Outliers – Malcolm Gladwell

When it comes to success, what are the ingredients needed? According to Malcolm Gladwell, there’s no such thing as a self-made man and that those who are successful are where they are because of their circumstances, their families, and their drive to work hard. It’s obvious that some of our circumstances are fixed, however, the amount of sheer hard work and hours that you put into something is one of the biggest determinants of your success. Points from the book:


1. When you were born can play a factor in your level of success (depending on the industry that you’re in) due to the circumstances of that industry that you’re unaware of. In any elite group of hockey players – the very best of the best – 40 percent of the players have been born between January and March, 30 percent between April and June, 20 percent between July and September, and 10 percent between October and December.


2. In the book Total Recall: My Unbelievably True Life Story by Arnold Schwarzenegger, he writes that one of the reasons why he became so successful is because of the hard work he put into getting what he wanted. He wanted to win body building competitions so he’d spend 6 hours a day at the gym just lifting weights and fine tuning his poses. Coming from someone as successful as him, this demonstrates that there’s no magic bullet; hard work is what will pay off. The amateurs never practiced more than about three hours a week over the course of their childhood, and by the age of twenty had totalled two thousand hours of practice. The professionals, on the other hand, steadily increased their practice time every year, until by the age of twenty they had reached ten thousand hours.



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3. One of the reasons why people think that successful people got to where they are is because of their intelligence. Intelligence does play a factor in level of success, but it probably doesn’t matter as much as you believe it does. The average IQ of humans is 100. A low IQ would be 70 and below and a high IQ would be 120 and above. However, anything over 120 isn’t going to make a substantial difference in your level of success.What Hudson is saying is that IQ is a lot like height in basketball. Does someone who is five foot six have a realistic chance of playing professional basketball? Not really. You need to be at least six foot or six one to play at that level, and, all things being equal, it’s probably better to be six two than six one, and better to be six three than six two. But past a certain point, height stops mattering so much. A player who is six foot eight is not automatically better than someone two inches shorter. (Michael Jordan, the greatest player ever, was six six after all.) A basketball player only has to be tall enough – and the same is true of intelligence. Intelligence has a threshold.”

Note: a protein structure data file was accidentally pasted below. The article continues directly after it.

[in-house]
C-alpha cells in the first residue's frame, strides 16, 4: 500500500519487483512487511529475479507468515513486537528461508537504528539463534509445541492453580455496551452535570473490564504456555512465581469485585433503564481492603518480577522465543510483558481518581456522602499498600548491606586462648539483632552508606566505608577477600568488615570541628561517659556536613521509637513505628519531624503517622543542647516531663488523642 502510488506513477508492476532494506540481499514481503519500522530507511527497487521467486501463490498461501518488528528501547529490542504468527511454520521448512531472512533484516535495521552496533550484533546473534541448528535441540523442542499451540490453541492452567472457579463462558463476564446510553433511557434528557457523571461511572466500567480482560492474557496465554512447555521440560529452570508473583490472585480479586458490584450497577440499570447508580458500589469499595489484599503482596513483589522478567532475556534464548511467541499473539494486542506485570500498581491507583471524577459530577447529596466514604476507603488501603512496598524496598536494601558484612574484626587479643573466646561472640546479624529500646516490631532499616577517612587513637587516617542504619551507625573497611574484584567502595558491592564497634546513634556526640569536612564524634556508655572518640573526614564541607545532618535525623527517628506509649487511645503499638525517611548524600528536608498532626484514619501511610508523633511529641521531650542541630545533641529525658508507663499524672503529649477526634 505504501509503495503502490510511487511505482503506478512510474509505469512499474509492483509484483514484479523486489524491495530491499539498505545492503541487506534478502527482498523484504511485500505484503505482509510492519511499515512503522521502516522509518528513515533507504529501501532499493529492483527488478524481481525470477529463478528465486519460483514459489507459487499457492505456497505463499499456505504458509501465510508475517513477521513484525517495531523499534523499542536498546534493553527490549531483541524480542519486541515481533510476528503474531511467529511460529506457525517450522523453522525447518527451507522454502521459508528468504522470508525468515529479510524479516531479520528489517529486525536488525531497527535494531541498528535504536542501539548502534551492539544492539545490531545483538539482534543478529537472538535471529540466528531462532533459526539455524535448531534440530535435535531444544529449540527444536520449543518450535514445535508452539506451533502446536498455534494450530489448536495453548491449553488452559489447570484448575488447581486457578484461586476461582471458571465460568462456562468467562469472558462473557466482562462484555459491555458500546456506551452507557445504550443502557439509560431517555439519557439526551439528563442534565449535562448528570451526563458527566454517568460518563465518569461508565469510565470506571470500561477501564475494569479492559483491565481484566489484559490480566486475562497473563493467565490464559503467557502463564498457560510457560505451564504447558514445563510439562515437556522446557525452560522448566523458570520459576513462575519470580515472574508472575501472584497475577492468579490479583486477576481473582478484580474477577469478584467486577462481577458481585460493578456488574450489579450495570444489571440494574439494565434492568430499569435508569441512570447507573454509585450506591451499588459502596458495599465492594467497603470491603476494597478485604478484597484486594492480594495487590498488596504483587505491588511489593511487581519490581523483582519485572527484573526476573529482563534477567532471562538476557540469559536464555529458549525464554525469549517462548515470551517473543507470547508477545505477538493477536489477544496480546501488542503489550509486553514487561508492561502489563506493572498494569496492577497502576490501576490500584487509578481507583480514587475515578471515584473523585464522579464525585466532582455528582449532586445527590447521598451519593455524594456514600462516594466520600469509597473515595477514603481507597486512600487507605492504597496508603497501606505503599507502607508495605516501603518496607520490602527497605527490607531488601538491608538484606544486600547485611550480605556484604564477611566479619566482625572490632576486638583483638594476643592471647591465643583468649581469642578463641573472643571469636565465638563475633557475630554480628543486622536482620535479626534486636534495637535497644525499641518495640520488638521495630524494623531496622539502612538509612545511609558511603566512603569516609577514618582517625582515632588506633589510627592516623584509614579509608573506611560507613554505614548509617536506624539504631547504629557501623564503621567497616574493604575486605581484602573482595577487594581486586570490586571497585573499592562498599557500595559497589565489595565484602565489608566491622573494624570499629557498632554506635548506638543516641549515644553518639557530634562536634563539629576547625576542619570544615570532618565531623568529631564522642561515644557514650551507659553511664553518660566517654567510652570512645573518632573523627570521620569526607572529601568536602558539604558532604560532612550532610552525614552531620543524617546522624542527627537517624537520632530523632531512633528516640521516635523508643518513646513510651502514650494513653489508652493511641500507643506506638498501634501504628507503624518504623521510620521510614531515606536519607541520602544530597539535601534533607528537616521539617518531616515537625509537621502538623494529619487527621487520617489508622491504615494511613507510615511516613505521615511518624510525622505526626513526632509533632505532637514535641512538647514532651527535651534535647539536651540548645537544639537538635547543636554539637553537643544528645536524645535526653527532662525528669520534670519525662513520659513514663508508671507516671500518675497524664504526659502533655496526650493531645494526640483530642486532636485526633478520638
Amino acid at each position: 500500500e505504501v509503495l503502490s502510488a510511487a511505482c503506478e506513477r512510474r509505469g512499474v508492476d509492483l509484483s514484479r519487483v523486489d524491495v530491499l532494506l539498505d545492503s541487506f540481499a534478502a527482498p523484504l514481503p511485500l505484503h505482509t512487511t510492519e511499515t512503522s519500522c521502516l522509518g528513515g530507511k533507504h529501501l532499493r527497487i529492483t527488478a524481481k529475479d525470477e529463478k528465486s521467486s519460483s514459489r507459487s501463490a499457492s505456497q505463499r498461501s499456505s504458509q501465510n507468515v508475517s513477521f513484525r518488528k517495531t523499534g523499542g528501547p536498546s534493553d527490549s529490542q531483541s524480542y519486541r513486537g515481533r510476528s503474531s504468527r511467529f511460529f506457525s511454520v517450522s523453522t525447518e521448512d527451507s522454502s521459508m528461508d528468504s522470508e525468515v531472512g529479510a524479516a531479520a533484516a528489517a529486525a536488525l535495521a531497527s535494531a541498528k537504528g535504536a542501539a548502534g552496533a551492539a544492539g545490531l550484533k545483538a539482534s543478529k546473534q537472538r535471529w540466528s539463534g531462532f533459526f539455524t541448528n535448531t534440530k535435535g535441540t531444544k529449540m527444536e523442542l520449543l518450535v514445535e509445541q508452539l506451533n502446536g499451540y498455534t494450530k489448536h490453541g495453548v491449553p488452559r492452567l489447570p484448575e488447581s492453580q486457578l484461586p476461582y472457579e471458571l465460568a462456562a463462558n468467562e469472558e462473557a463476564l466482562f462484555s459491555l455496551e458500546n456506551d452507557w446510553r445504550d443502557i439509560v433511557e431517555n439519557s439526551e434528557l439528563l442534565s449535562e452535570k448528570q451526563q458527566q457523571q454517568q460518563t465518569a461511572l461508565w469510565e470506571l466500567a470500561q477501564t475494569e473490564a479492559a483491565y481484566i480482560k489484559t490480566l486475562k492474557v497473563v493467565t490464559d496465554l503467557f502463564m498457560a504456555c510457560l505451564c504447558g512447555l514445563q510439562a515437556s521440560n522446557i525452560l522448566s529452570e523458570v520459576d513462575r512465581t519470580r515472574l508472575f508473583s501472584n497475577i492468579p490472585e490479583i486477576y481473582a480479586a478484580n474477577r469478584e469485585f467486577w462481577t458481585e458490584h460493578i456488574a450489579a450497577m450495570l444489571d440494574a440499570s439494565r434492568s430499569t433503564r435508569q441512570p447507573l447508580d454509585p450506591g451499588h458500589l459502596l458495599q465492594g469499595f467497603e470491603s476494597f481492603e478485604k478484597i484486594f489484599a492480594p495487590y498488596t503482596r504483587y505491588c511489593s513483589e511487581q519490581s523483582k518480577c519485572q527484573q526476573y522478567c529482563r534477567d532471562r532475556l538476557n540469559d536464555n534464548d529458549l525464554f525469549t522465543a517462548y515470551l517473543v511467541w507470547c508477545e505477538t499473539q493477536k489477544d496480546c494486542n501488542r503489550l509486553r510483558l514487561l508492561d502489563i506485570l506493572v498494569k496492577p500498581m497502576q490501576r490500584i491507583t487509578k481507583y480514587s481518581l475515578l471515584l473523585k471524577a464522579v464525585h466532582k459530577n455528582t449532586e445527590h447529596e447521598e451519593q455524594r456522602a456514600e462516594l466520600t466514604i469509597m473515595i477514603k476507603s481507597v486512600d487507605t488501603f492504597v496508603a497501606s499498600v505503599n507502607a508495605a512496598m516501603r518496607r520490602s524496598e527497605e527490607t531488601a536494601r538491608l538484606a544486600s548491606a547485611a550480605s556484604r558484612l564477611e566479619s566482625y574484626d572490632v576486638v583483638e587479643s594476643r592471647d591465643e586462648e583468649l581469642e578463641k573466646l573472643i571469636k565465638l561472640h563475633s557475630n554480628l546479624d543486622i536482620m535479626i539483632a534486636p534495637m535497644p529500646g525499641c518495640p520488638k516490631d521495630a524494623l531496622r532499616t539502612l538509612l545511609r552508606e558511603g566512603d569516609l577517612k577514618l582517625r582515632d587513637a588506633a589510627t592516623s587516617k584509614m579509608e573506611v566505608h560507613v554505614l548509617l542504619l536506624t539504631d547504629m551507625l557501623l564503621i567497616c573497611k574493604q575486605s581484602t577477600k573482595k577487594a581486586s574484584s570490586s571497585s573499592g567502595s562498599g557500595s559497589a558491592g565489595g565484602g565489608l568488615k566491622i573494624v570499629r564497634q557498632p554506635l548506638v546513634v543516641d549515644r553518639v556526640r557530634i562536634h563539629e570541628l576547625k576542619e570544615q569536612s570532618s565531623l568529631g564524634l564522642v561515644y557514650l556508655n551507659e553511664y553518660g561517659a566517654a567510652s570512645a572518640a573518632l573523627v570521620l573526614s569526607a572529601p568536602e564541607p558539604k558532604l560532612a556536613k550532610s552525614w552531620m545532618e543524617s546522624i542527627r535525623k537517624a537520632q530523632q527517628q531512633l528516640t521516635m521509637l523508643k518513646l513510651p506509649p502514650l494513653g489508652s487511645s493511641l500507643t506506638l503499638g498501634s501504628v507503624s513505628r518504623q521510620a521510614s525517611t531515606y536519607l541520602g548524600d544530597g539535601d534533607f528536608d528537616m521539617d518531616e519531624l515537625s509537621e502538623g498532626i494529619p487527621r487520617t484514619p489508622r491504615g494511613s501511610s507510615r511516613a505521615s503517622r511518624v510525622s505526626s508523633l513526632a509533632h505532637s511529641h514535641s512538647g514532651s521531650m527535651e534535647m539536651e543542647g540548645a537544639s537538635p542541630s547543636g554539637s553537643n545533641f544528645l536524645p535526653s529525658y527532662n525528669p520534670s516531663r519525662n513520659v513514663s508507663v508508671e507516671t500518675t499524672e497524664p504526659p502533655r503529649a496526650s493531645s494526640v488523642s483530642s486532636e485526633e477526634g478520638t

4. Continual education is your key to success. If you stop learning, you’re giving others the opportunity more hungry than you are to catch up and potentially even surpass you. It’s no surprise that a lot of millionaires and billionaires spend a good portion of their day reading. In addition, by putting a pause on your education, you’re losing any momentum and traction that you’ve gained which makes starting back up even more difficult. Alexander, in fact, has done a very simple calculation to demonstrate what would happen if the children of Baltimore went to school year-round. The answer is that poor kids and wealthy kids would, by the end of elementary school, be doing math and reading at almost the same level.”


By Ryan Lee


My rating:
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